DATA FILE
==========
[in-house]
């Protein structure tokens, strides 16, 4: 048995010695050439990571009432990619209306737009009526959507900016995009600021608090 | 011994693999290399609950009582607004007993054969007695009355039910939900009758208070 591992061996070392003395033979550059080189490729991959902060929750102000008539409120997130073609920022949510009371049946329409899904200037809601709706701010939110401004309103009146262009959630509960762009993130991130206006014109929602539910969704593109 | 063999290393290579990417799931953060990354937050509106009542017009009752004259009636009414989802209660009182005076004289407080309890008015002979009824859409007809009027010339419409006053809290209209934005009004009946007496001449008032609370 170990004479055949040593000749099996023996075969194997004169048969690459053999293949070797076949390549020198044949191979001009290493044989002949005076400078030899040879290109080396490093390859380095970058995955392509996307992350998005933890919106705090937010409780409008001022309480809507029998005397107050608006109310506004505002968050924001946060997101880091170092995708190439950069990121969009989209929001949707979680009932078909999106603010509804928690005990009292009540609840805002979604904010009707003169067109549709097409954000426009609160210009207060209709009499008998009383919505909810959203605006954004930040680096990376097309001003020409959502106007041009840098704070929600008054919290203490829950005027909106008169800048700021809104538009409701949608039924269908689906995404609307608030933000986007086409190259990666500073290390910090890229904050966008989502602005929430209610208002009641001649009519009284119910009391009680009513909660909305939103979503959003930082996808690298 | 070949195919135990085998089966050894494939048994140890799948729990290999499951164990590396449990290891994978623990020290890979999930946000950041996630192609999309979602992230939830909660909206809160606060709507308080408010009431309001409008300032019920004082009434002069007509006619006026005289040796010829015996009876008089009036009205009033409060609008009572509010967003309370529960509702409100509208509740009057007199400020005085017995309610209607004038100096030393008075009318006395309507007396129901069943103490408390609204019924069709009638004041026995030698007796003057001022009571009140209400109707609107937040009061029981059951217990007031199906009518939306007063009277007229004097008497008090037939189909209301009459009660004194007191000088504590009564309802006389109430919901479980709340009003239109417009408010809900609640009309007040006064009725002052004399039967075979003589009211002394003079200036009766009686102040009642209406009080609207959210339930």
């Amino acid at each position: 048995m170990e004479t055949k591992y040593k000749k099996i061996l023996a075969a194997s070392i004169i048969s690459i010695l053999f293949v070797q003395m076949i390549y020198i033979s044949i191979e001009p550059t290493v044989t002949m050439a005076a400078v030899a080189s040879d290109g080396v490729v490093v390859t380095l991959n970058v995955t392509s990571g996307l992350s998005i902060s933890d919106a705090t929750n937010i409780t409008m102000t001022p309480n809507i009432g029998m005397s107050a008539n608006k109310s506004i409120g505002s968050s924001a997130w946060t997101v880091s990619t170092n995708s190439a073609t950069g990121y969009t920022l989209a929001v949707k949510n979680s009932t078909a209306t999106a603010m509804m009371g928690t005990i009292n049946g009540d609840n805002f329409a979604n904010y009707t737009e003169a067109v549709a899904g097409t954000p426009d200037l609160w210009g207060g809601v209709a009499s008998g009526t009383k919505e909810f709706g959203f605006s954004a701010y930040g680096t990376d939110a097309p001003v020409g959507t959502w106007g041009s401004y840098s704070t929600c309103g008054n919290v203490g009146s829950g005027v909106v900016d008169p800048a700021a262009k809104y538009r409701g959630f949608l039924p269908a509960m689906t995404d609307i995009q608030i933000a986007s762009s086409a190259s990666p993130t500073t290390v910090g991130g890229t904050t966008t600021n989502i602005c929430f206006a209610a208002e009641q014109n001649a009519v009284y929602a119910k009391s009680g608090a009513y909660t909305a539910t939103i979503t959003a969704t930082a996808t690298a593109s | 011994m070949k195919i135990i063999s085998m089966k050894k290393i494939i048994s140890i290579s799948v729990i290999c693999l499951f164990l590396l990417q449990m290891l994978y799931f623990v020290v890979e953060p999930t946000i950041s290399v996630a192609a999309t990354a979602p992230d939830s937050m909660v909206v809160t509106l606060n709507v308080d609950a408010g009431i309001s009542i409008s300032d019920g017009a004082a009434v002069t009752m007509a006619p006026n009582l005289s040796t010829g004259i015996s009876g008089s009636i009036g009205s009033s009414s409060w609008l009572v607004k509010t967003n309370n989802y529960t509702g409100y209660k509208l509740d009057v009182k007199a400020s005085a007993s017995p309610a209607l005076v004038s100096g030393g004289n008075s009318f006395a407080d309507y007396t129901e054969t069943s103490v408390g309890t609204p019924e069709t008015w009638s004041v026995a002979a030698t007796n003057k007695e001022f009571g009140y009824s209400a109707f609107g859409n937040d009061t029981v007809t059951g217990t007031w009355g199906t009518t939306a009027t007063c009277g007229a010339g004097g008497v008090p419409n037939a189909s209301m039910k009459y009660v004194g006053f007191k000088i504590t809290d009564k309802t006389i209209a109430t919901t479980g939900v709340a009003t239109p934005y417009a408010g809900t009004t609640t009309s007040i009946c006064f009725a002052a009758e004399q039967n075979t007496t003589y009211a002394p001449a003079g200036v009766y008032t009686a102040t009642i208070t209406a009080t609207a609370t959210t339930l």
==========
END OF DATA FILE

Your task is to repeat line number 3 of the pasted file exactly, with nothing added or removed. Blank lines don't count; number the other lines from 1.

């Amino acid at each position: 048995m170990e004479t055949k591992y040593k000749k099996i061996l023996a075969a194997s070392i004169i048969s690459i010695l053999f293949v070797q003395m076949i390549y020198i033979s044949i191979e001009p550059t290493v044989t002949m050439a005076a400078v030899a080189s040879d290109g080396v490729v490093v390859t380095l991959n970058v995955t392509s990571g996307l992350s998005i902060s933890d919106a705090t929750n937010i409780t409008m102000t001022p309480n809507i009432g029998m005397s107050a008539n608006k109310s506004i409120g505002s968050s924001a997130w946060t997101v880091s990619t170092n995708s190439a073609t950069g990121y969009t920022l989209a929001v949707k949510n979680s009932t078909a209306t999106a603010m509804m009371g928690t005990i009292n049946g009540d609840n805002f329409a979604n904010y009707t737009e003169a067109v549709a899904g097409t954000p426009d200037l609160w210009g207060g809601v209709a009499s008998g009526t009383k919505e909810f709706g959203f605006s954004a701010y930040g680096t990376d939110a097309p001003v020409g959507t959502w106007g041009s401004y840098s704070t929600c309103g008054n919290v203490g009146s829950g005027v909106v900016d008169p800048a700021a262009k809104y538009r409701g959630f949608l039924p269908a509960m689906t995404d609307i995009q608030i933000a986007s762009s086409a190259s990666p993130t500073t290390v910090g991130g890229t904050t966008t600021n989502i602005c929430f206006a209610a208002e009641q014109n001649a009519v009284y929602a119910k009391s009680g608090a009513y909660t909305a539910t939103i979503t959003a969704t930082a996808t690298a593109s | 011994m070949k195919i135990i063999s085998m089966k050894k290393i494939i048994s140890i290579s799948v729990i290999c693999l499951f164990l590396l990417q449990m290891l994978y799931f623990v020290v890979e953060p999930t946000i950041s290399v996630a192609a999309t990354a979602p992230d939830s937050m909660v909206v809160t509106l606060n709507v308080d609950a408010g009431i309001s009542i409008s300032d019920g017009a004082a009434v002069t009752m007509a006619p006026n009582l005289s040796t010829g004259i015996s009876g008089s009636i009036g009205s009033s009414s409060w609008l009572v607004k509010t967003n309370n989802y529960t509702g409100y209660k509208l509740d009057v009182k007199a400020s005085a007993s017995p309610a209607l005076v004038s100096g030393g004289n008075s009318f006395a407080d309507y007396t129901e054969t069943s103490v408390g309890t609204p019924e069709t008015w009638s004041v026995a002979a030698t007796n003057k007695e001022f009571g009140y009824s209400a109707f609107g859409n937040d009061t029981v007809t059951g217990t007031w009355g199906t009518t939306a009027t007063c009277g007229a010339g004097g008497v008090p419409n037939a189909s209301m039910k009459y009660v004194g006053f007191k000088i504590t809290d009564k309802t006389i209209a109430t919901t479980g939900v709340a009003t239109p934005y417009a408010g809900t009004t609640t009309s007040i009946c006064f009725a002052a009758e004399q039967n075979t007496t003589y009211a002394p001449a003079g200036v009766y008032t009686a102040t009642i208070t209406a009080t609207a609370t959210t339930l």